• Dismissive of Emotions – For Architects, rationality is king. But emotional context often matters more than people with this personality type care to admit. Architects can get impatient with anyone who seems to value feelings more than facts. Unfortunately, ignoring emotion is its own type of bias – one that can cloud Architects’ judgment.
  • Overly Critical – These personalities tend to have a great deal of self-control, particularly when it comes to thoughts and feelings. When the people in their lives fail to match their level of restraint, Architects can appear scathingly critical. But this criticism can be unfair, based on arbitrary standards rather than a full understanding of human nature.
  • Combative – Architects hate blindly following anything without understanding why. This includes restrictions and the authority figures who impose them. People with this personality type can get caught up in arguing about useless rules and regulations – but sometimes these battles are distractions from more important matters.
  • Socially Clueless – Architects’ relentless rationality can lead to frustration in their social lives. Their efforts to defy expectations may leave them feeling isolated or disconnected from other people. At times, they may become cynical about the value of relationships altogether, questioning the importance of love and connection.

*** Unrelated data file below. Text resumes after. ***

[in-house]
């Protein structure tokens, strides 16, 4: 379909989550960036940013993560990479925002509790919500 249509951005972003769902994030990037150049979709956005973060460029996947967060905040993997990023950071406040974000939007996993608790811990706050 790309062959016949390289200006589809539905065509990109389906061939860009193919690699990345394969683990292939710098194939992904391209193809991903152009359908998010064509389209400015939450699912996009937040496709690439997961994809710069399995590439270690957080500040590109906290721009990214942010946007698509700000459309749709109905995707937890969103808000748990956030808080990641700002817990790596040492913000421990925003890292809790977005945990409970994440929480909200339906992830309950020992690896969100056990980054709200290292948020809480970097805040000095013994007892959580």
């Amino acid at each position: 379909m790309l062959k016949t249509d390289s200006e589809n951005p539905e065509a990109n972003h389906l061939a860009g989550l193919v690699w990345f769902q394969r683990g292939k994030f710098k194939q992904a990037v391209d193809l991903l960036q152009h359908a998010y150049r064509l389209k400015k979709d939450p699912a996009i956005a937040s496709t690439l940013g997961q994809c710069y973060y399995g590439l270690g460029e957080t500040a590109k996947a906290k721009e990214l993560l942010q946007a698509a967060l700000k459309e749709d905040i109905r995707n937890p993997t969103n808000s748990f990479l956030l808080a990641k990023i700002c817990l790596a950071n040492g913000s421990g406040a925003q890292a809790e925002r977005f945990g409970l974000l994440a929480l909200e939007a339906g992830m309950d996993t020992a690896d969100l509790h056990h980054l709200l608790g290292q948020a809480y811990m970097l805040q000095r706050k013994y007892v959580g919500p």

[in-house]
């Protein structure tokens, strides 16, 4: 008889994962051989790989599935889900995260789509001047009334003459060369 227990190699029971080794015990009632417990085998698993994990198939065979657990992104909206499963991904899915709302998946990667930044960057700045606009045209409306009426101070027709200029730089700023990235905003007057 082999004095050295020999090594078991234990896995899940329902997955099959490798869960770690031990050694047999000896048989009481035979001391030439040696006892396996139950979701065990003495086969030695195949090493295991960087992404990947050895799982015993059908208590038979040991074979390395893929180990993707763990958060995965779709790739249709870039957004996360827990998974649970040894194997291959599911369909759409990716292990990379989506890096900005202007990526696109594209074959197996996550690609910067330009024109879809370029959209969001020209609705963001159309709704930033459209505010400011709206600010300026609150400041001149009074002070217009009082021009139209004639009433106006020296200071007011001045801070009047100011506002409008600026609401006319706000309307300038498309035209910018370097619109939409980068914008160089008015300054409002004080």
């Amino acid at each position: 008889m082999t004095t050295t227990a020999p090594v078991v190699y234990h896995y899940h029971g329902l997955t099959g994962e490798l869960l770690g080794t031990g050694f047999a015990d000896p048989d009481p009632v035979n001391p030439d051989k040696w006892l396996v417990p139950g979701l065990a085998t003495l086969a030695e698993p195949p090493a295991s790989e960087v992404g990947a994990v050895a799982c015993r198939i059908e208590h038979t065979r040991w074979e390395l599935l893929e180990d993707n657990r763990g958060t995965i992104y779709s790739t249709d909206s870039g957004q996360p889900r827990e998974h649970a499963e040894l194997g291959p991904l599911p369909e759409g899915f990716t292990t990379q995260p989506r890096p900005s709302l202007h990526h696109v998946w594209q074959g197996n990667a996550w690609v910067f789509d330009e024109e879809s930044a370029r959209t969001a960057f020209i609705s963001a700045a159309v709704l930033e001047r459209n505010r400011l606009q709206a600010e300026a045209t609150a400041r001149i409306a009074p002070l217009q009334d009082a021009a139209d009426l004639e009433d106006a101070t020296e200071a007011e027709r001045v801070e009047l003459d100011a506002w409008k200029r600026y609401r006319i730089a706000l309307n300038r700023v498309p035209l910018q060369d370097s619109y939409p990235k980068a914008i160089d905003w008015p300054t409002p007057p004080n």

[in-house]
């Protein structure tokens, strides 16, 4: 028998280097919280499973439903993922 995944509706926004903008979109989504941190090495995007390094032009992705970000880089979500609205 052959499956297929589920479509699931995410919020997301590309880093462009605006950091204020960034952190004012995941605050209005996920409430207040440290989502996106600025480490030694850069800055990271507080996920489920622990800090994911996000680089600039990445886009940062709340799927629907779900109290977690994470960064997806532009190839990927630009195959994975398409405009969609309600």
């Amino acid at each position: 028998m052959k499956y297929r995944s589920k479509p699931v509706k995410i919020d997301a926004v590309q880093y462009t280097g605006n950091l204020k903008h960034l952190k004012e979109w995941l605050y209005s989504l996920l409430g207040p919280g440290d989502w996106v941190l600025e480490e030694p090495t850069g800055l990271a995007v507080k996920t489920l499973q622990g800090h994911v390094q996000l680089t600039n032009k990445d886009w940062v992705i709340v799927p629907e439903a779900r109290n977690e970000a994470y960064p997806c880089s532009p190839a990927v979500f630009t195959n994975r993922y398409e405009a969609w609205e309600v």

IV | Career Paths

Architects (INTJs) are rarely satisfied by work that feels easy or comfortable. They want a career that fires up their curiosity and leverages their intellect, allowing them to expand their prowess as they tackle meaningful challenges and problems. If a job’s description makes the average person think, Wow, that sounds hard, then it might just be a good fit for an Architect.

The Early-Career Blues

In the workplace, Architect personalities are often known for competence and effectiveness.

Starting at the bottom of the career ladder can be frustrating for Architects. Early in their professional lives, they may be saddled with easy, routine tasks that bore them half to death. People with this personality type brim with creative and outside-the-box ideas. But with their disdain for schmoozing and workplace politics, they may struggle to earn the favor of their bosses and colleagues.

The good news is that, over time, many Architects develop their abilities into a track record so good that it can’t be ignored. Even when everyone around them falls prey to groupthink, people with this personality type can cut through the noise and figure out the true cause of a problem – and then fix it. As long as they don’t alienate their coworkers, Architects can advance in their careers and gain the leverage that they need to see their ideas through.